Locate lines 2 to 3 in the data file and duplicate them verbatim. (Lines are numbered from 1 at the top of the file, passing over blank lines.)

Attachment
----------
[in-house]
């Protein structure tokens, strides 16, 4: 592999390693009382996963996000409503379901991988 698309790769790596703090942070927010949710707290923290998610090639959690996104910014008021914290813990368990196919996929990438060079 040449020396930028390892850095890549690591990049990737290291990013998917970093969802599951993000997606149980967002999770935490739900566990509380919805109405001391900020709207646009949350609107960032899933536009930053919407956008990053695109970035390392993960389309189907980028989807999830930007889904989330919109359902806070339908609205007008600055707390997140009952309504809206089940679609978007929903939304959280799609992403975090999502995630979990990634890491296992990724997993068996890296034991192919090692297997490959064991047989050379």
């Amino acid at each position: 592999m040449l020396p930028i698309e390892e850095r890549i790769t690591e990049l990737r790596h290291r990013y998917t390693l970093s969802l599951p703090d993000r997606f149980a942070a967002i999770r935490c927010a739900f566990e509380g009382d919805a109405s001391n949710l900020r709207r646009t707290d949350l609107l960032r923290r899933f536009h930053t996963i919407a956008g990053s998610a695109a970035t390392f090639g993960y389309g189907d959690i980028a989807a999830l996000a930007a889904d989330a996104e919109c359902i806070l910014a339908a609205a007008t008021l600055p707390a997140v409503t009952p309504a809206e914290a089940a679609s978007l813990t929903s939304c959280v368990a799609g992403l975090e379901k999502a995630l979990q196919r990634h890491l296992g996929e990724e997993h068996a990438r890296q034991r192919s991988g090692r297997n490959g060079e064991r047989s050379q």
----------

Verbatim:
């Protein structure tokens, strides 16, 4: 592999390693009382996963996000409503379901991988 698309790769790596703090942070927010949710707290923290998610090639959690996104910014008021914290813990368990196919996929990438060079 040449020396930028390892850095890549690591990049990737290291990013998917970093969802599951993000997606149980967002999770935490739900566990509380919805109405001391900020709207646009949350609107960032899933536009930053919407956008990053695109970035390392993960389309189907980028989807999830930007889904989330919109359902806070339908609205007008600055707390997140009952309504809206089940679609978007929903939304959280799609992403975090999502995630979990990634890491296992990724997993068996890296034991192919090692297997490959064991047989050379």
């Amino acid at each position: 592999m040449l020396p930028i698309e390892e850095r890549i790769t690591e990049l990737r790596h290291r990013y998917t390693l970093s969802l599951p703090d993000r997606f149980a942070a967002i999770r935490c927010a739900f566990e509380g009382d919805a109405s001391n949710l900020r709207r646009t707290d949350l609107l960032r923290r899933f536009h930053t996963i919407a956008g990053s998610a695109a970035t390392f090639g993960y389309g189907d959690i980028a989807a999830l996000a930007a889904d989330a996104e919109c359902i806070l910014a339908a609205a007008t008021l600055p707390a997140v409503t009952p309504a809206e914290a089940a679609s978007l813990t929903s939304c959280v368990a799609g992403l975090e379901k999502a995630l979990q196919r990634h890491l296992g996929e990724e997993h068996a990438r890296q034991r192919s991988g090692r297997n490959g060079e064991r047989s050379q």